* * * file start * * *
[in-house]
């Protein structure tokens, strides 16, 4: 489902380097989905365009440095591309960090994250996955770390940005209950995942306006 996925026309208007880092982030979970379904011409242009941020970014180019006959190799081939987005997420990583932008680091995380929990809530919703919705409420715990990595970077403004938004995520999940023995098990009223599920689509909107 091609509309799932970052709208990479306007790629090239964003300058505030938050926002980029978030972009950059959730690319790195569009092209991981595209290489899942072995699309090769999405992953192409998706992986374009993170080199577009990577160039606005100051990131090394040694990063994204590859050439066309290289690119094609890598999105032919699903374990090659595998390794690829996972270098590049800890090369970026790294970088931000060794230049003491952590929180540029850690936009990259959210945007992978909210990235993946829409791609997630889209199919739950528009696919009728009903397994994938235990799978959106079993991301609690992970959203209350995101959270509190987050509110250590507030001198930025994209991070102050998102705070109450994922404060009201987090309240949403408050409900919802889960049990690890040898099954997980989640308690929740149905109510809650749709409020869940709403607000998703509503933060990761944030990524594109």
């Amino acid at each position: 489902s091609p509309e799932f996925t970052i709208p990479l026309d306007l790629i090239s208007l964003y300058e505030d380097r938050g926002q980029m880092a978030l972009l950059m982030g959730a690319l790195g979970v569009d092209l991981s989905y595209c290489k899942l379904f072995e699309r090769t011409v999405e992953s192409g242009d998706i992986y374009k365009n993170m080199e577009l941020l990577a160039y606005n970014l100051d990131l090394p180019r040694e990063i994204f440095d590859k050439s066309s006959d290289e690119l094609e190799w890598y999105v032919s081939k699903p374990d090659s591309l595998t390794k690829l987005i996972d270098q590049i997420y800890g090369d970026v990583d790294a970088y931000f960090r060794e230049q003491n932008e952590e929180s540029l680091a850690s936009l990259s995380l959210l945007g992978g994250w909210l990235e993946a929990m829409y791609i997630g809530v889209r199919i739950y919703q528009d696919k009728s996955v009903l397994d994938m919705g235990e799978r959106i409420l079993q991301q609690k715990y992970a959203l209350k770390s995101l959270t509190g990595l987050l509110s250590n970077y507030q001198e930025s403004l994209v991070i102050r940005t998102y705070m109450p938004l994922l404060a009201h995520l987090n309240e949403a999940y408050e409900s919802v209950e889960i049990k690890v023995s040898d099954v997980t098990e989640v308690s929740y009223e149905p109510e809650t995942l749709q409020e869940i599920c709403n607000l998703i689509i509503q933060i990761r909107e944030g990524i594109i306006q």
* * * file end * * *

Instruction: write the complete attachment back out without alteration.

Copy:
[in-house]
């Protein structure tokens, strides 16, 4: 489902380097989905365009440095591309960090994250996955770390940005209950995942306006 996925026309208007880092982030979970379904011409242009941020970014180019006959190799081939987005997420990583932008680091995380929990809530919703919705409420715990990595970077403004938004995520999940023995098990009223599920689509909107 091609509309799932970052709208990479306007790629090239964003300058505030938050926002980029978030972009950059959730690319790195569009092209991981595209290489899942072995699309090769999405992953192409998706992986374009993170080199577009990577160039606005100051990131090394040694990063994204590859050439066309290289690119094609890598999105032919699903374990090659595998390794690829996972270098590049800890090369970026790294970088931000060794230049003491952590929180540029850690936009990259959210945007992978909210990235993946829409791609997630889209199919739950528009696919009728009903397994994938235990799978959106079993991301609690992970959203209350995101959270509190987050509110250590507030001198930025994209991070102050998102705070109450994922404060009201987090309240949403408050409900919802889960049990690890040898099954997980989640308690929740149905109510809650749709409020869940709403607000998703509503933060990761944030990524594109």
């Amino acid at each position: 489902s091609p509309e799932f996925t970052i709208p990479l026309d306007l790629i090239s208007l964003y300058e505030d380097r938050g926002q980029m880092a978030l972009l950059m982030g959730a690319l790195g979970v569009d092209l991981s989905y595209c290489k899942l379904f072995e699309r090769t011409v999405e992953s192409g242009d998706i992986y374009k365009n993170m080199e577009l941020l990577a160039y606005n970014l100051d990131l090394p180019r040694e990063i994204f440095d590859k050439s066309s006959d290289e690119l094609e190799w890598y999105v032919s081939k699903p374990d090659s591309l595998t390794k690829l987005i996972d270098q590049i997420y800890g090369d970026v990583d790294a970088y931000f960090r060794e230049q003491n932008e952590e929180s540029l680091a850690s936009l990259s995380l959210l945007g992978g994250w909210l990235e993946a929990m829409y791609i997630g809530v889209r199919i739950y919703q528009d696919k009728s996955v009903l397994d994938m919705g235990e799978r959106i409420l079993q991301q609690k715990y992970a959203l209350k770390s995101l959270t509190g990595l987050l509110s250590n970077y507030q001198e930025s403004l994209v991070i102050r940005t998102y705070m109450p938004l994922l404060a009201h995520l987090n309240e949403a999940y408050e409900s919802v209950e889960i049990k690890v023995s040898d099954v997980t098990e989640v308690s929740y009223e149905p109510e809650t995942l749709q409020e869940i599920c709403n607000l998703i689509i509503q933060i990761r909107e944030g990524i594109i306006q």